E3 has been and gone for another year and pundits are discussing it back and forth, but we ask – does anyone truly ‘Win’ E3? Let’s be honest, E3 this year was… what it was. The reasons are complicated. We can’t ignore that Covid 19 has left a massive mark on the game industry, and we need to accept that as fans. A lot of games are global enterprises that take a lot of collaboration and that has been disrupted big style. There is no way we can get grumpy about it. Though we are still amazed that Insomniac Games managed to release 3 games in the space of a year.
Anyway, this year was always going to be thin on the ground for new releases and anything coming in the near future. E3 highlighted that. Thing is though, that’s not the reason E3 was so lacklustre. It has been for some time. Publishers have steadily been moving away from the big live events. Sony doesn’t bother turning up, preferring to control its own hype. Nintendo have just been launching their directs as they have the last few years. Microsoft still seem wedded to the concept but ultimately, it’s a show without direction. With so many other trade shows popping up through the year, each with their own hype expectations things are messy.
This year we saw a fair few shows that had, well, nothing to show. That is not to say there were not a lot of top notch games announced or even showcased. Our wishlist is now bulging at the seams here at Any Button Gaming. Still, the gaming media is awash with comments of disappointing shows and who ‘Won’ or ‘Saved’ E3. We’d ask, what does that even mean?
What makes an E3 winner?
What makes something at E3 a winner? Well, let’s look at previous ‘Winners’ shall we? 2015 was (according to the internet), won by Sony. In their show, they announced lots but fans literally wet themselves as the revealed Final Fantasy VII remake, Shenmue 3 (despite it being a kickstarter campaign) and the long in development Last Guardian. What a moment!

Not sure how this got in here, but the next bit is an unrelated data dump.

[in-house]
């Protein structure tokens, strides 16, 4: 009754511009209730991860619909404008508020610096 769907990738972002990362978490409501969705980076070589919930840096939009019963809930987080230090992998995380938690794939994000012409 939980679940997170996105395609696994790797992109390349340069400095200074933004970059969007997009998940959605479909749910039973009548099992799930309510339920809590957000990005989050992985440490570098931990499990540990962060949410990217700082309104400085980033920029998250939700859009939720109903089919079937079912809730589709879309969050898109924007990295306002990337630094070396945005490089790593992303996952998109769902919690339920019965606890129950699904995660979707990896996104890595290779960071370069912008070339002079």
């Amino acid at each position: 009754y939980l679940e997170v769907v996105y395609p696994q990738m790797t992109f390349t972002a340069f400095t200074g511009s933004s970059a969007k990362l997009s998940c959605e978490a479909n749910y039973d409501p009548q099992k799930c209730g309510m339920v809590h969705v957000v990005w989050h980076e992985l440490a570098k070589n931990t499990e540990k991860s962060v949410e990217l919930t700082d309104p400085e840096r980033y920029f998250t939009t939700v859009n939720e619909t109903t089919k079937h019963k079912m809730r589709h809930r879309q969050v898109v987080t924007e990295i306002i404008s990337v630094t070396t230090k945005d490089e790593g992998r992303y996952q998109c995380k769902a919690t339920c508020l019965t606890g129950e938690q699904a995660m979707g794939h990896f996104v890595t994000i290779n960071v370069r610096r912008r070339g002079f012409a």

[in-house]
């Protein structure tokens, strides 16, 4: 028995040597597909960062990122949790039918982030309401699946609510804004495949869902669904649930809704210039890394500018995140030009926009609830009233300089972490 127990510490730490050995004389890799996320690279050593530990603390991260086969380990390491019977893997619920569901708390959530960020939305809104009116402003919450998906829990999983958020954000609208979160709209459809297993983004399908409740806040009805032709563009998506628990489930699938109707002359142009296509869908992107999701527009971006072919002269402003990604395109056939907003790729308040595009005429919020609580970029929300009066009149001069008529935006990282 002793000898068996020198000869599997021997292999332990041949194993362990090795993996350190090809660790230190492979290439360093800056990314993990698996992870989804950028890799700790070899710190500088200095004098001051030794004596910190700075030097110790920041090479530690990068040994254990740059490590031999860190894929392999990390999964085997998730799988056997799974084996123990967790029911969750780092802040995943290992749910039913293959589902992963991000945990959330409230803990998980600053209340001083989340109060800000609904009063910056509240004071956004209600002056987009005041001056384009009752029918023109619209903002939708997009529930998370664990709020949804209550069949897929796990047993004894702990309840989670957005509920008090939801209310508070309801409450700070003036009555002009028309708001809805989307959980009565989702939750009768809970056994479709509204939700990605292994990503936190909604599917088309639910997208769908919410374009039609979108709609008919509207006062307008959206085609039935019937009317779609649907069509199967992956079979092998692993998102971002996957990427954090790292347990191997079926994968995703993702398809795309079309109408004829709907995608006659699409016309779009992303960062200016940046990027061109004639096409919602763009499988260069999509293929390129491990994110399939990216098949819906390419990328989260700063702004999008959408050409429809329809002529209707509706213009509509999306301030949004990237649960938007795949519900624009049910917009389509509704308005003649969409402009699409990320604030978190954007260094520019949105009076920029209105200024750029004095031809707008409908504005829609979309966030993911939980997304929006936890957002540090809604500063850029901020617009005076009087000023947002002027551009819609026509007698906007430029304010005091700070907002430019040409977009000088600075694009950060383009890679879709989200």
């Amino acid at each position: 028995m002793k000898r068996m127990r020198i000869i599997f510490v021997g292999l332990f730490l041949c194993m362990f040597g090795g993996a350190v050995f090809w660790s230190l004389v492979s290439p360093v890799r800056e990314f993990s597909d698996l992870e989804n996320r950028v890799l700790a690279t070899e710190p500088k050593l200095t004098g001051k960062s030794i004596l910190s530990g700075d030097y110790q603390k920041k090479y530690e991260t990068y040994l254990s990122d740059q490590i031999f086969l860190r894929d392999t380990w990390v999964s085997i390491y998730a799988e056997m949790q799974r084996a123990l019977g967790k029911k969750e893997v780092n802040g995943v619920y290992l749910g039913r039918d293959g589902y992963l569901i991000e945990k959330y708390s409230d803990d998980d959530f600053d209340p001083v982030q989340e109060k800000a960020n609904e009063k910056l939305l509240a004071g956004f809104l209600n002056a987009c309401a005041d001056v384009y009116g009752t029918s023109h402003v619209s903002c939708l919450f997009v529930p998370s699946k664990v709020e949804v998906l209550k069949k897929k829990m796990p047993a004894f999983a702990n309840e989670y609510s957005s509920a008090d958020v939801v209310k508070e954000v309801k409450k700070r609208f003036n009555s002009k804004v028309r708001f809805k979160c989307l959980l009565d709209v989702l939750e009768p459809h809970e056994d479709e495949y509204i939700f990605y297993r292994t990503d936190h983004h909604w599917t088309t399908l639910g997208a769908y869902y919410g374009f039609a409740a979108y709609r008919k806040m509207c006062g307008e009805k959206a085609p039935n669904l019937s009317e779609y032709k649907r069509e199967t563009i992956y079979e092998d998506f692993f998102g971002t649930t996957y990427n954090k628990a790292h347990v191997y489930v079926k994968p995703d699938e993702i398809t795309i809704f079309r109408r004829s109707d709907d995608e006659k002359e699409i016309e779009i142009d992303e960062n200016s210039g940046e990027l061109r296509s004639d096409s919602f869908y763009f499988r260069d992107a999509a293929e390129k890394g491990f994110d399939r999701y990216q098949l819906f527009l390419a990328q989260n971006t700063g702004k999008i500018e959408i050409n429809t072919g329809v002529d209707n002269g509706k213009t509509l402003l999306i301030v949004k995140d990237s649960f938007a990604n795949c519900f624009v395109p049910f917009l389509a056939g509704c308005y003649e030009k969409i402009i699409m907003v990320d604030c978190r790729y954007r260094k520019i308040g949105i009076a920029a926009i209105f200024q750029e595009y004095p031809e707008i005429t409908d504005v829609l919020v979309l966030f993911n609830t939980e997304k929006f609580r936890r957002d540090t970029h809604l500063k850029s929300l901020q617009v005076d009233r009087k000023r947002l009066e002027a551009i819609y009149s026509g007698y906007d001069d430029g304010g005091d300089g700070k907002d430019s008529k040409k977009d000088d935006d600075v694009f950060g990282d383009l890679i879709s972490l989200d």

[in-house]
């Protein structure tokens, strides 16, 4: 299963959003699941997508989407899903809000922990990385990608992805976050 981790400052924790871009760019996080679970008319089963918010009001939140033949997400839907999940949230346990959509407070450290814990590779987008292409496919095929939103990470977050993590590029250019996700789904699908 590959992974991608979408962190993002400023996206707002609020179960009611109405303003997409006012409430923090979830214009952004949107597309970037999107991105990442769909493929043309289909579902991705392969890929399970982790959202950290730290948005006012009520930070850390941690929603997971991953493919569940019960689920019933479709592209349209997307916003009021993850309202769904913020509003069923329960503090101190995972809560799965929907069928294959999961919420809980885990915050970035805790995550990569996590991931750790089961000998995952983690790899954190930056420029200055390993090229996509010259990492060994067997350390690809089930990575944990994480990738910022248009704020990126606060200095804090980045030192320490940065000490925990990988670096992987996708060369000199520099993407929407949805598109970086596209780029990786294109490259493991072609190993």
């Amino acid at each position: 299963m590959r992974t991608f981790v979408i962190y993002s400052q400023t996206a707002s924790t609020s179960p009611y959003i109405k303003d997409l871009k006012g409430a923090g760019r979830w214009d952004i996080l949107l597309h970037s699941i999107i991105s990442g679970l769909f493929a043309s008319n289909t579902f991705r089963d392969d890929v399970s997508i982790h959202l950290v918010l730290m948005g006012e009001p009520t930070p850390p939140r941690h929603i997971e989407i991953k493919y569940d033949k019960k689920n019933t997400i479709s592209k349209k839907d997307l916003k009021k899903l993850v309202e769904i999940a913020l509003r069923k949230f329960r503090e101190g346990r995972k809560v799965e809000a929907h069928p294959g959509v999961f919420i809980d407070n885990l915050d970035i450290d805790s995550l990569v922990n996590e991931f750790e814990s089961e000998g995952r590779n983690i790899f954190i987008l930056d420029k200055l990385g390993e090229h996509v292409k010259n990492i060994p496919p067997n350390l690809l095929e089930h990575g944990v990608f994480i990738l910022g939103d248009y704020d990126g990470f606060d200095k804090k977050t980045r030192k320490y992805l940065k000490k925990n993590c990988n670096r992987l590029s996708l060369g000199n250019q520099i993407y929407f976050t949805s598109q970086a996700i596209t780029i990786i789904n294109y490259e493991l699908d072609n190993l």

Let’s pick it apart though. Final Fantasy VII Remake was announced with a snazzy trailer but took an additional five years to be released, including a full development reboot. The Last Guardian was a new game from the creative minds of the Shadow Of The Colossus but… received a muted release and hardly ranks amongst the most successful or even well received PS4 releases. Shenmue 3 was eventually launched, yes. No one bought it. Why? Because it was a sequel 20 years late from a series of games that are the definition of ‘niche’.
What does this tell us? That fan service and surprises mean more at E3 than games people want or will get in the near future. It wasn’t about the product – in the instances of The Last Guardian and Shenmue 3… very few people actually bought the games compared to the hype they generated. FF7 Remake did sell well, but the game they got wasn’t necessarily the one that the trailer showed off.
A special moment?
Another example of a recent E3 ‘win’ – Fallout 4 in 2016. Fans had gone without a Fallout title since New Vegas in 2010 and a mainline title for even longer. Bethesda came out of the blue, announced Fallout 4 (woo hoo) then announced it was being released in six months. That was great – the hype machine went mad. THIS is how you release a game. No years of waiting, announce a trailer etc. Announce a game and release it the same year.
Until it did release, had a slew of bugs and had gamers complaining it wasn’t as good as the previous instalments. Of course, the same tactic didn’t work several years later for Fallout 76 – possibly proof that E3 announcement lightning doesn’t strike twice.
Bethesda, again, stirred headlines when announcing ‘The Elder Scrolls VI’ in 2018. One review we saw said it gave fans a ‘special moment’. Really though, all Bethesda gave us was a placeholder that said development was starting on it. With it now being 2021 and Bethesda’s next big game being Starfield in 2022, we aren’t getting anything for a good few years more. The cynic in us may think it was a ploy to cover up for Fallout 76’s lacklustre reception.